Zappos CEO Tony Hsieh sticks to a rigorous training regimen. Every new employee in the online retailer’s Henderson, Nevada headquarters must spend two weeks answering customer calls, two weeks learning in a classroom, and a week shipping boxes in the company’s Kentucky fulfillment center. Then there’s an additional curriculum for longtime employees, which includes 200 hours worth of classes in subjects such as Sarbanes-Oxley compliance and Twitter etiquette.
Bernie Marcus and Arthur Blank, the co-founders of Home Depot, devoted 10 percent of their time to training, personally conducting classes across the country or at the company’s Atlanta headquarters. “The most important thing to remember is that you must be actively involved in all of the training that goes on in your company,” Marcus told Inc. “The fire of the entrepreneur is very difficult to translate down the line. Too often, CEOs hand over responsibility to people who may seem to represent them well on the surface but rarely do. By keeping a hand in the training process, you expose everybody, including your trainers, to your philosophies.”
When training its would-be leaders, Disney doesn't just tell its employees about customer service values established in the 1960s; it gathers good customer service stories from around the company to share with its leadership classes, and takes employees backstage at its parks to see its complex support environment. When on the road doing classes for outside organizations, instructors create a virtual experience using film and photographs.
In 2008, Dealer.com, which designs and manages websites for car dealers, was adding employees so fast it couldn’t keep up training them. The company also found that it couldn’t convey all the information new recruits needed in a classroom setting. The solution? UFuel, a comprehensive online employee learning system Dealer.com invested 14 months in developing and implementing. UFuel offers almost 100 different elective courses, ranging from Microsoft Office training to business skills.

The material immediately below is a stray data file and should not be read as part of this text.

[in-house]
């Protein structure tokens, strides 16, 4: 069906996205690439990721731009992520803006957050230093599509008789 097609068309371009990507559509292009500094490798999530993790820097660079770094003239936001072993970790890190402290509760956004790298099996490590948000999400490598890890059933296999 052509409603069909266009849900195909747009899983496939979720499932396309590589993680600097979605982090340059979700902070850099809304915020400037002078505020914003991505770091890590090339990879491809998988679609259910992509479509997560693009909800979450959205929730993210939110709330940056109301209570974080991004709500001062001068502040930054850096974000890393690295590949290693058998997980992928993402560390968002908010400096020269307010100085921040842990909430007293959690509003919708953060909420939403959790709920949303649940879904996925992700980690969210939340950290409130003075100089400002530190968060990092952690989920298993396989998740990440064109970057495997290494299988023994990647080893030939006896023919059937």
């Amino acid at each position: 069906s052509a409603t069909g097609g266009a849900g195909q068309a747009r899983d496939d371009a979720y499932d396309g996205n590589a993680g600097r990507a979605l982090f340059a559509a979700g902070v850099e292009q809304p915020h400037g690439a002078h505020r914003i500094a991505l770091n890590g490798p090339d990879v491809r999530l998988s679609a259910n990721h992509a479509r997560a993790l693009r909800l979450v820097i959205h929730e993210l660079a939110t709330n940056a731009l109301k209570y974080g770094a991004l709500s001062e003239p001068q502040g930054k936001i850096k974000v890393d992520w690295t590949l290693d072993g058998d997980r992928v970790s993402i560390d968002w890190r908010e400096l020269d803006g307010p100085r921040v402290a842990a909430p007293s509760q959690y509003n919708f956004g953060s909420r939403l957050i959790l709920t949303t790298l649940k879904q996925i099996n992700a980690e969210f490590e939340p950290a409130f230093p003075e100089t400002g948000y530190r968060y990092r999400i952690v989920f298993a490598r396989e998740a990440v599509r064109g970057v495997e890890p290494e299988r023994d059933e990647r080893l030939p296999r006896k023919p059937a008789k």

Every business would probably benefit from a little refresher on Emily Post. Enter services like those offered by the Protocol School of Washington, which specializes in teaching professionals about business etiquette, including how to conduct oneself in foreign markets. Training from PSOW covers everything from casual and formal dining protocol, tips on remembering names, the basics of international greetings, proper online communications, and dressing appropriately for any occasion.
Collectively, your employees are a treasure trove of information on topics that would likely surprise you, so why not let them share their knowledge with each other? SnagAJob.com, a $21.8 million job-search site in Glen Allen, Virginia, offered employees 62 classes through its eclectic program, Snagger U. Classes, which are taught by in-house experts, take place during the workday and last for an hour or two. Eight to 12 employees typically show up for each class. Topics covered ranged from finance fundamentals and HTML to Texas Hold ‘Em poker and women’s self-defense. An employee that continues to learn is a more engaged employee.